GENEVA: United Nations human rights chief, Michelle Bachelet, has told the UN Human Rights Council that the people in Afghanistan are experiencing some of “the darkest moments” in a generation.
In the wake of years of conflict, and since the takeover by the Taliban in August last year, the war-torn country has been plunged into a deep economic, social, humanitarian and human rights crisis, Bachelet said.
She admired the courage of Afghan women in demanding their inalienable rights while facing a crtical situation under increasingly repressive Taliban codes of conduct.
Bachelet cited a school ban affecting 1.1 million secondary school girls as well as other decrees, such as enforcing a strict hijab rule, barriers for woman’s access to employment – including for female NGO workers – barring women from taking part in public and political life; and severely restricting freedom of movement, affecting their access to health services, livelihood and humanitarian aid.
“Let me be clear: what we are witnessing today in Afghanistan is the institutionalized, systematic oppression of women,” the High Commissioner said.
Despite having ratified international treaties, including the Convention on Elimination of All Forms of Discrimination Against Women, the Taliban regime are far from complying with international obligations.
“I call on the de facto authorities to honour their commitment to women’s rights, to urgently create a meaningful dialogue with Afghan women, and to listen to their voices,” she stated.
The senior UN official raised concern over the general amnesty granted to former officials and security forces. She noted that Human Rights Service of the UN Assistance Mission in Afghanistan (UNAMA) continues to receive credible reports of arbitrary arrests and detention, ill-treatment and extra-judicial killings – particularly of those associated with the former government and its institutions.
UNAMA also continues to record the impact of attacks on civilians, including in schools, at markets and on public transportation networks. “Ethnic and religious minorities have also been directly attacked. I remind the de facto authorities of their responsibility to protect all Afghans subject to their control,” she said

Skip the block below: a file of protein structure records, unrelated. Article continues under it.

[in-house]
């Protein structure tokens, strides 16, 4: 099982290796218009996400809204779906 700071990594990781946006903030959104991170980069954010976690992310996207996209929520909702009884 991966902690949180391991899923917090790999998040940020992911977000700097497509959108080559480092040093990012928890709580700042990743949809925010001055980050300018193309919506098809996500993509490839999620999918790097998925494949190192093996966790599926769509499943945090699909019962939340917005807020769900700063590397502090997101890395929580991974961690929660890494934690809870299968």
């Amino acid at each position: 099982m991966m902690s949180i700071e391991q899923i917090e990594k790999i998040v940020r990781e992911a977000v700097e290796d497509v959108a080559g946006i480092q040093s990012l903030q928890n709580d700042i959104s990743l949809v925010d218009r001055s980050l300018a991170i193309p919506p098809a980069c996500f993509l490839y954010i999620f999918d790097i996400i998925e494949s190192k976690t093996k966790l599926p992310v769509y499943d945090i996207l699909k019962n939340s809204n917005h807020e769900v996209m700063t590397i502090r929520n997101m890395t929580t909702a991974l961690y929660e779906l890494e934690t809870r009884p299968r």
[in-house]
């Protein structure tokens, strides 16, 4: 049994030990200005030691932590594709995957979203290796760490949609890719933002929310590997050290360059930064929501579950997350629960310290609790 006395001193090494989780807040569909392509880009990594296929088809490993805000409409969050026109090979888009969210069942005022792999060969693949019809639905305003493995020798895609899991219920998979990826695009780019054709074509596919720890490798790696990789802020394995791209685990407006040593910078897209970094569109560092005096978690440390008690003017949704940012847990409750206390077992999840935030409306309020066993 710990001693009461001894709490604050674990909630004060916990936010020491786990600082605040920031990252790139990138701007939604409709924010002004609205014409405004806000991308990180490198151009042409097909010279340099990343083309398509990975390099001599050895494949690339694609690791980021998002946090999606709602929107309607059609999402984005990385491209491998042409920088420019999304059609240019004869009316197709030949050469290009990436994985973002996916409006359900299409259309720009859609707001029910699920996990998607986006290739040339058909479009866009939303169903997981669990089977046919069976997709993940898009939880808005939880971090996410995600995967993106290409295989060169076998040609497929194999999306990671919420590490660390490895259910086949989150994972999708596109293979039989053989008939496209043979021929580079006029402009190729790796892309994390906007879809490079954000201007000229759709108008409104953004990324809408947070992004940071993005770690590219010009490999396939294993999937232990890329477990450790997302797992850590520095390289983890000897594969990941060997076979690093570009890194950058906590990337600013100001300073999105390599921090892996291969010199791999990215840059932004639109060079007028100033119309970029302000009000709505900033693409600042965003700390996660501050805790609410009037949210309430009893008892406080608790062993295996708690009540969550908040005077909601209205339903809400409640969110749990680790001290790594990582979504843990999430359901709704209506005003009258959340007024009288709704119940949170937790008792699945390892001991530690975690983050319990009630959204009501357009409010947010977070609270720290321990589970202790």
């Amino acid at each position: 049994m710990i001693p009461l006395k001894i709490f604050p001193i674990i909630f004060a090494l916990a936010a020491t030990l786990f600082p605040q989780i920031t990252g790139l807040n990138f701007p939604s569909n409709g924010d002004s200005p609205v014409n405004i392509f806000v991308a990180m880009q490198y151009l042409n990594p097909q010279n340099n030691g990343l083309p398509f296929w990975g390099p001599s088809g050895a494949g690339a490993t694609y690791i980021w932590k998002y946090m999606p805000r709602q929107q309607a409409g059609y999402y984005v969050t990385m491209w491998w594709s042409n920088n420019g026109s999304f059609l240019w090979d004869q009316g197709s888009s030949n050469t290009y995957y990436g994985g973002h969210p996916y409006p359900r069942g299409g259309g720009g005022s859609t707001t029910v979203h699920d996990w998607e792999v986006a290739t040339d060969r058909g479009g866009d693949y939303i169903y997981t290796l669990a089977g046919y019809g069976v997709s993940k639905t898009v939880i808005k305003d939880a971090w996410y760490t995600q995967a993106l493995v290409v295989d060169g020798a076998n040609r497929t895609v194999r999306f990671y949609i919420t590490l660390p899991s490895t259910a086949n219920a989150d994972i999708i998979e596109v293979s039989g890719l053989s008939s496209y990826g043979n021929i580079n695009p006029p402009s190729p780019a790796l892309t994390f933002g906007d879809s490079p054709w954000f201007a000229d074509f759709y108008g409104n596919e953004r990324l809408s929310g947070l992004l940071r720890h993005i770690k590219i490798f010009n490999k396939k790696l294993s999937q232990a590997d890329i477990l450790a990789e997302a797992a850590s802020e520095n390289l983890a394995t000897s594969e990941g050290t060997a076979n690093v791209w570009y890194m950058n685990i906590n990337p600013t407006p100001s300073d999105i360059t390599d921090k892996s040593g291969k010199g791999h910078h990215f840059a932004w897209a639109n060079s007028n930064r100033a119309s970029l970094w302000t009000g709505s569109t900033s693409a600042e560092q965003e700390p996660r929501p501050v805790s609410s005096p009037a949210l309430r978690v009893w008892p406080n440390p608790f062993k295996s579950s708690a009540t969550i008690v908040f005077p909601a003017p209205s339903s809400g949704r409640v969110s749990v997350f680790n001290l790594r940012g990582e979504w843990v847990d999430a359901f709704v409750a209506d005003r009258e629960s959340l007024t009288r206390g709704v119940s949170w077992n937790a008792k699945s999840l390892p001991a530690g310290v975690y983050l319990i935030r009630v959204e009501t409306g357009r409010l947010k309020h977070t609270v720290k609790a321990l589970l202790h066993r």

Bachelet also expressed concerned over alleged human rights violations and abuses against civilians in the northern provinces, including arbitrary arrests, extrajudicial killings, and torture, calling on all parties to the conflict to “observe restraint and to fully respect international human rights law”.
Despite Taliban authorities’ repeated commitments to respect human rights, civic space has shrunk rapidly and dramatically since their return to Kabul. “Restrictions on freedom of opinion and expression, the right to peaceful assembly, and the right to participate in public affairs have all had a chilling effect on individuals and communities,” reminded the rights chief.
Meanwhile, humanitarian and economic crises continue to have a devastating impact on all Afghan lives, the UN said. Amidst mounting unemployment, 93 percent of all households face a high level of food insecurity and access to basic services including healthcare is also diminishing.
The recent dissolution of the Afghanistan Independent Human Rights Commission –the key national mechanism providing support for Afghans facing human rights violations – has also prompted concern.
“I urge the establishment of an independent human rights mechanism that can receive complaints from the public, and which can bring problems and solutions to the attention of the de facto authorities,” the High Commissioner said.
She assured that UNAMA will continue to work with the de facto authorities to promote and protect human rights for all Afghan people, documenting human rights abuses, outlining rights trends, raising individual cases, and advocating for accountability.
Some 83 percent of Afghan nationals over 18 years old are unemployed. With the lack of a basic income and the ongoing rise in food prices, access to food has become the most pressing concern for displaced persons in Afghanistan.
The UN rights chief reiterated some points that she had made during and following her visit to Afghanistan in March, beginning with the need to move society towards peace.
She maintained the need for “concerted work by the de facto authorities, renewed space for civil society and support by the international community” to uphold human rights for everyone in the country. “Let us all commit – with urgency – to make this happen,” she concluded.